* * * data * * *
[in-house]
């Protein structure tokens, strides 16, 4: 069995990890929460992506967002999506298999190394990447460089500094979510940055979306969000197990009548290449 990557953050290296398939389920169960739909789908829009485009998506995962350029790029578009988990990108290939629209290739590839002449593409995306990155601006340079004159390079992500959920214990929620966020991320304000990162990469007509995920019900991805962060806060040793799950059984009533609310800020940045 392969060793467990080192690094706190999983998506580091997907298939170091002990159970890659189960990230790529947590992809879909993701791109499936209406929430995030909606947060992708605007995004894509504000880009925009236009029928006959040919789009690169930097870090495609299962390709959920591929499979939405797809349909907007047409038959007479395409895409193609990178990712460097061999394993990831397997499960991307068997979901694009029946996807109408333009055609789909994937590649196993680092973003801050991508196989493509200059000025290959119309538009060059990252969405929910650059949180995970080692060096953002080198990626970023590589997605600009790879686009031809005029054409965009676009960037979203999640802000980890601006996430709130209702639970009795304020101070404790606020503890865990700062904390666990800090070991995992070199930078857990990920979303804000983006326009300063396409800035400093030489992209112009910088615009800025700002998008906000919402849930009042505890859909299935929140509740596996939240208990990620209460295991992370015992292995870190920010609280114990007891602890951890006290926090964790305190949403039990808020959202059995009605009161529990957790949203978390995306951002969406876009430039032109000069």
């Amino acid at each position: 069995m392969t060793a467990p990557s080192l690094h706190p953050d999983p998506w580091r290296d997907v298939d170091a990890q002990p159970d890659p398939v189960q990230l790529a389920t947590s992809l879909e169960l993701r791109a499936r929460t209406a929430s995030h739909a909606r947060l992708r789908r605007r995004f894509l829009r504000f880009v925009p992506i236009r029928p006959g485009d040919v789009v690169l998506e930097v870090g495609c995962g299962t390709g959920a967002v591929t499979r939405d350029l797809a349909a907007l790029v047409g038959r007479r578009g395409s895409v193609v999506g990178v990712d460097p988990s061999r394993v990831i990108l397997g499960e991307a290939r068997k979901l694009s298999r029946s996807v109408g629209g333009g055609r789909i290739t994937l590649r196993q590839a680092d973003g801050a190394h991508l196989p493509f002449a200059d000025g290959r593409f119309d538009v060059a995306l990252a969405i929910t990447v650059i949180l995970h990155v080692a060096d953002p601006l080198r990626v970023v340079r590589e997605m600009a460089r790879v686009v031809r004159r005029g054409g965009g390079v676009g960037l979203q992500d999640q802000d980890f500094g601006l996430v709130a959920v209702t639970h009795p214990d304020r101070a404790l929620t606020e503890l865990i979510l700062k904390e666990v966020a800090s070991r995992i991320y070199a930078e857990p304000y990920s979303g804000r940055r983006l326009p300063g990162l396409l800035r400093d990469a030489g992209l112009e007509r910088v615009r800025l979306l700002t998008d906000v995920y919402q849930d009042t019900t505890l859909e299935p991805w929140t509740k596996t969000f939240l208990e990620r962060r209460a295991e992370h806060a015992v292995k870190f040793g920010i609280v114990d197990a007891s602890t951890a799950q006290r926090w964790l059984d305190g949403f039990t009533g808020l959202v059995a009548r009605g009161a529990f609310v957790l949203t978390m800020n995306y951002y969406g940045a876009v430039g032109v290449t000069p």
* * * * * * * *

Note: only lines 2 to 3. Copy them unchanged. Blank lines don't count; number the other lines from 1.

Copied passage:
């Protein structure tokens, strides 16, 4: 069995990890929460992506967002999506298999190394990447460089500094979510940055979306969000197990009548290449 990557953050290296398939389920169960739909789908829009485009998506995962350029790029578009988990990108290939629209290739590839002449593409995306990155601006340079004159390079992500959920214990929620966020991320304000990162990469007509995920019900991805962060806060040793799950059984009533609310800020940045 392969060793467990080192690094706190999983998506580091997907298939170091002990159970890659189960990230790529947590992809879909993701791109499936209406929430995030909606947060992708605007995004894509504000880009925009236009029928006959040919789009690169930097870090495609299962390709959920591929499979939405797809349909907007047409038959007479395409895409193609990178990712460097061999394993990831397997499960991307068997979901694009029946996807109408333009055609789909994937590649196993680092973003801050991508196989493509200059000025290959119309538009060059990252969405929910650059949180995970080692060096953002080198990626970023590589997605600009790879686009031809005029054409965009676009960037979203999640802000980890601006996430709130209702639970009795304020101070404790606020503890865990700062904390666990800090070991995992070199930078857990990920979303804000983006326009300063396409800035400093030489992209112009910088615009800025700002998008906000919402849930009042505890859909299935929140509740596996939240208990990620209460295991992370015992292995870190920010609280114990007891602890951890006290926090964790305190949403039990808020959202059995009605009161529990957790949203978390995306951002969406876009430039032109000069």
């Amino acid at each position: 069995m392969t060793a467990p990557s080192l690094h706190p953050d999983p998506w580091r290296d997907v298939d170091a990890q002990p159970d890659p398939v189960q990230l790529a389920t947590s992809l879909e169960l993701r791109a499936r929460t209406a929430s995030h739909a909606r947060l992708r789908r605007r995004f894509l829009r504000f880009v925009p992506i236009r029928p006959g485009d040919v789009v690169l998506e930097v870090g495609c995962g299962t390709g959920a967002v591929t499979r939405d350029l797809a349909a907007l790029v047409g038959r007479r578009g395409s895409v193609v999506g990178v990712d460097p988990s061999r394993v990831i990108l397997g499960e991307a290939r068997k979901l694009s298999r029946s996807v109408g629209g333009g055609r789909i290739t994937l590649r196993q590839a680092d973003g801050a190394h991508l196989p493509f002449a200059d000025g290959r593409f119309d538009v060059a995306l990252a969405i929910t990447v650059i949180l995970h990155v080692a060096d953002p601006l080198r990626v970023v340079r590589e997605m600009a460089r790879v686009v031809r004159r005029g054409g965009g390079v676009g960037l979203q992500d999640q802000d980890f500094g601006l996430v709130a959920v209702t639970h009795p214990d304020r101070a404790l929620t606020e503890l865990i979510l700062k904390e666990v966020a800090s070991r995992i991320y070199a930078e857990p304000y990920s979303g804000r940055r983006l326009p300063g990162l396409l800035r400093d990469a030489g992209l112009e007509r910088v615009r800025l979306l700002t998008d906000v995920y919402q849930d009042t019900t505890l859909e299935p991805w929140t509740k596996t969000f939240l208990e990620r962060r209460a295991e992370h806060a015992v292995k870190f040793g920010i609280v114990d197990a007891s602890t951890a799950q006290r926090w964790l059984d305190g949403f039990t009533g808020l959202v059995a009548r009605g009161a529990f609310v957790l949203t978390m800020n995306y951002y969406g940045a876009v430039g032109v290449t000069p």